Abhinav Bindra on his 2008 Beijing Olympics gold medal: Living in the moment

Physically, I was in good shape. Mentally, it was very different. I was process-driven... No thought about the future.

“The first shot in the final was 10.7. I finished with a 10.8. India won the gold!” recalls Bindra.   -  AP

I reached Beijing about eight or nine days before the Games. I was technically very ready. Physically, I was in good shape. Mentally, it was very different. I was process driven and living in the moment. No thought about the future.

Most importantly, I had stopped questioning myself. I had taken a leap of faith. After all the intense preparation, I had to back myself.

Three days before leaving for Beijing, I did the commando training, challenging myself to the limit, in Germany. Climbing the pizza pole, I was totally out of my comfort zone. The body and mind were working together.

My first thought after that experience was, if I can do this, winning an Olympic medal should not be that difficult.

There was no fear any more. I was not attached to the outcome.

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I could look myself in the mirror and answer the question. Have I done my best? Could I have done anything more? The answer was, nothing more.

There was a huge sense of internal serenity. I was a winner in my own eyes even before the first shot in Beijing.

I shot 596 in qualification. I was in the final. I was reminded by the coach that I still had a job to do. Next 10 shots, the focus shifted. There was not much time for reflection.

The next step had been simulated. What I was going to do in the next 20-odd minutes. A plan was in place.

I did not think that someone led with 598 and I had 596. Two points’ deficit to catch up.

The only thought I had was that I had 10 shots. One shot at a time. I had to do my best.

Indeed, I was detached about the result in Beijing. But the goal of my Olympic journey was well ingrained in my system. It was soaked in my body and soul. As a 13-year-old, when I was competing, the goal was clear. Five minutes before the final, I did not need that reminder. It was about one shot. And 10 best shots in the final.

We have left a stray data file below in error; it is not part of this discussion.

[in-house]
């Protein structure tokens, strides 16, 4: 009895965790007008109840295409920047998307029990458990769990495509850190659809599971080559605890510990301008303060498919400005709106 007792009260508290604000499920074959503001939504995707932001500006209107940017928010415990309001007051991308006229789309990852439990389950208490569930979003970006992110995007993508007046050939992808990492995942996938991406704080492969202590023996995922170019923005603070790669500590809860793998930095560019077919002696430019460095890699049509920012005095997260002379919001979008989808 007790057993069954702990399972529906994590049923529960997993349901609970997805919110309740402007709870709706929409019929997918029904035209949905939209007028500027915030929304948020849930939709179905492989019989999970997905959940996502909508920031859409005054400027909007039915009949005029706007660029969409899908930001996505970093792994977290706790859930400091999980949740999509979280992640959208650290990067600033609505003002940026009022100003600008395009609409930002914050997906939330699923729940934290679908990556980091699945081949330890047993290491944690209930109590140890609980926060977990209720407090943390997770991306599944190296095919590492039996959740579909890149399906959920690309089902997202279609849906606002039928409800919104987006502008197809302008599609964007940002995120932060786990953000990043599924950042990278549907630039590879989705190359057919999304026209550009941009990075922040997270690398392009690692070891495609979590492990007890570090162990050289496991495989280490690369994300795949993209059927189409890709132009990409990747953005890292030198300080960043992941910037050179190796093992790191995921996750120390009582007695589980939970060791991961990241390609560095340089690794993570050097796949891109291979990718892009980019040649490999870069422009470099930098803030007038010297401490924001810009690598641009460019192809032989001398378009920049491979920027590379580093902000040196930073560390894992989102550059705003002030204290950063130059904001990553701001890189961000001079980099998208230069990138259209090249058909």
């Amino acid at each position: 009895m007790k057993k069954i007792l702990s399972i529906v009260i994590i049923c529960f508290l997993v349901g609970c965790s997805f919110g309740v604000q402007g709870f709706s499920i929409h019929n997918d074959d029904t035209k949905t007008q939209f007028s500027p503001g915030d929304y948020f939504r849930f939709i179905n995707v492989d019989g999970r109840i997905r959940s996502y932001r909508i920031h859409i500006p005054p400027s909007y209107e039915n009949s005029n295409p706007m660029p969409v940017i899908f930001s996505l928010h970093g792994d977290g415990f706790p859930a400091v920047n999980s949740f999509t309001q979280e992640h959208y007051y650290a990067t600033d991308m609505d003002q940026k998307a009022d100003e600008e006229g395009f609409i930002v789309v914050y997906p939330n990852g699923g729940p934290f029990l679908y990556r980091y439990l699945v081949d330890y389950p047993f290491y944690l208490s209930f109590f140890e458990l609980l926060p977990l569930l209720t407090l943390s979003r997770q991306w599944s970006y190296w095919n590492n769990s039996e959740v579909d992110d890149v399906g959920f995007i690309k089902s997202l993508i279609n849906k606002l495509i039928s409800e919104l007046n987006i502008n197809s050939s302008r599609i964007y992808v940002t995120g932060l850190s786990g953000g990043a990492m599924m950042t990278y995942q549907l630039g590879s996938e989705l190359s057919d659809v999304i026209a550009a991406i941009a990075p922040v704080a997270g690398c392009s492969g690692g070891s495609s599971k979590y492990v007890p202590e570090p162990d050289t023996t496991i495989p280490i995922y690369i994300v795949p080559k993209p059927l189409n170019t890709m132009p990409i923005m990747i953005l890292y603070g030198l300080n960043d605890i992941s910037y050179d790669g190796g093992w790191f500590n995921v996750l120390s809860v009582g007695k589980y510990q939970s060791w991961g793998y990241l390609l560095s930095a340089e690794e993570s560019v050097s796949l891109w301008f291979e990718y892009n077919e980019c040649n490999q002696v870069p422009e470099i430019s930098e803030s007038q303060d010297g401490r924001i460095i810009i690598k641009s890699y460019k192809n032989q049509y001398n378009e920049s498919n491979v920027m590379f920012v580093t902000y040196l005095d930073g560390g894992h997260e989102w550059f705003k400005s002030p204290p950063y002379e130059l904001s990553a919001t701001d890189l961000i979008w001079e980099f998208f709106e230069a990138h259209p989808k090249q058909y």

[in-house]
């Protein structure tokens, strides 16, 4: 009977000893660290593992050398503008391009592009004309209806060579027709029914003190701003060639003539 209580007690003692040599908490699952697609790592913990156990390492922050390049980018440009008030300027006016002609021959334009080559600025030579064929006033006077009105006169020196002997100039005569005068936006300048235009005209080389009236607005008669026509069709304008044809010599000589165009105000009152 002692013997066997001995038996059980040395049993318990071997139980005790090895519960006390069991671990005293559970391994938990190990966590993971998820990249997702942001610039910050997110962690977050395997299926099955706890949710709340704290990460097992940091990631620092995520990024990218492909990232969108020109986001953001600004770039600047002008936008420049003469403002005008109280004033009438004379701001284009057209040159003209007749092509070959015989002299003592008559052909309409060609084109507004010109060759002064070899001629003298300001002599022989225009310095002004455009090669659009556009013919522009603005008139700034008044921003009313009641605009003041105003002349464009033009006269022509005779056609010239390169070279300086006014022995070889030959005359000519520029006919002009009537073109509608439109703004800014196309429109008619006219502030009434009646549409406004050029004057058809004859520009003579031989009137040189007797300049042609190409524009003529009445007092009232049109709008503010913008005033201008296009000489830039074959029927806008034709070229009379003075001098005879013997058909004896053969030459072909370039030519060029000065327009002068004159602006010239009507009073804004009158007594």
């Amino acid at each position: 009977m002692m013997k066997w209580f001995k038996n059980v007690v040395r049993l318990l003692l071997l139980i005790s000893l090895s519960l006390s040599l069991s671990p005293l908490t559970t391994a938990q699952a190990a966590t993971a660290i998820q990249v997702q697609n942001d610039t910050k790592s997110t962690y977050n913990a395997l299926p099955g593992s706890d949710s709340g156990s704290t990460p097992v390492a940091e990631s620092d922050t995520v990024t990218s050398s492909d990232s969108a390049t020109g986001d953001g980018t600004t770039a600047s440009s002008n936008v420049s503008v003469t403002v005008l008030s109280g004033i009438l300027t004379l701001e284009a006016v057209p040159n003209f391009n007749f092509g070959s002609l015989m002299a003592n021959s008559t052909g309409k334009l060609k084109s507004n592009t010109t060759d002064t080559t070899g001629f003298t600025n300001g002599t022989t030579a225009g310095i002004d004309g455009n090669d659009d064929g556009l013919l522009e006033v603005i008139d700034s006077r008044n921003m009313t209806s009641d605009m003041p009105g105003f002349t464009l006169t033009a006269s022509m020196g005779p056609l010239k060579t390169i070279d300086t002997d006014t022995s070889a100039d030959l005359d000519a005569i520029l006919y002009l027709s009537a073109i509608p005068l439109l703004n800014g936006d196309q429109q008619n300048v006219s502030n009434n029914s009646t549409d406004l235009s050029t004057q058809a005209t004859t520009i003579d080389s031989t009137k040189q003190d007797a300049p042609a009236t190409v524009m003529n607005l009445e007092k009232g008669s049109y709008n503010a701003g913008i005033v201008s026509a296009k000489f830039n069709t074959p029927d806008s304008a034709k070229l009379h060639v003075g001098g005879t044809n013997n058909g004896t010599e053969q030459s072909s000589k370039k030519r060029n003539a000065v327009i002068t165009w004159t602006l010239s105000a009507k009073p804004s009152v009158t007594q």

Of course, I was shocked when my gun’s alignment was awry, when I started my sighting series for the final. I quickly got it corrected. There was a mathematical calculation necessary to get it right. Again, it was being in the moment, and doing what was necessary. Perhaps it was a blessing in disguise.

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Disbelief could have led to resistance. I had acceptance. Okay, this is happening. What do I do now?

I was awake to the situation. Do something, rather than complain.

I did and it worked. The first shot in the final was 10.7. I finished with a 10.8. India won the gold!

I had realised my childhood dream. I am grateful to so many people who had helped me in the journey. My family, coaches, support staff and so many others.

Post the gold, I was depleted of energy. I had a dream every day. I had woken up every morning in my pursuit of excellence to realise that dream. There was vacuum now. The sense of purpose was lost suddenly. It was a crisis, to a certain degree. Of course, there was immense happiness and joy.

As told to Kamesh Srinivasan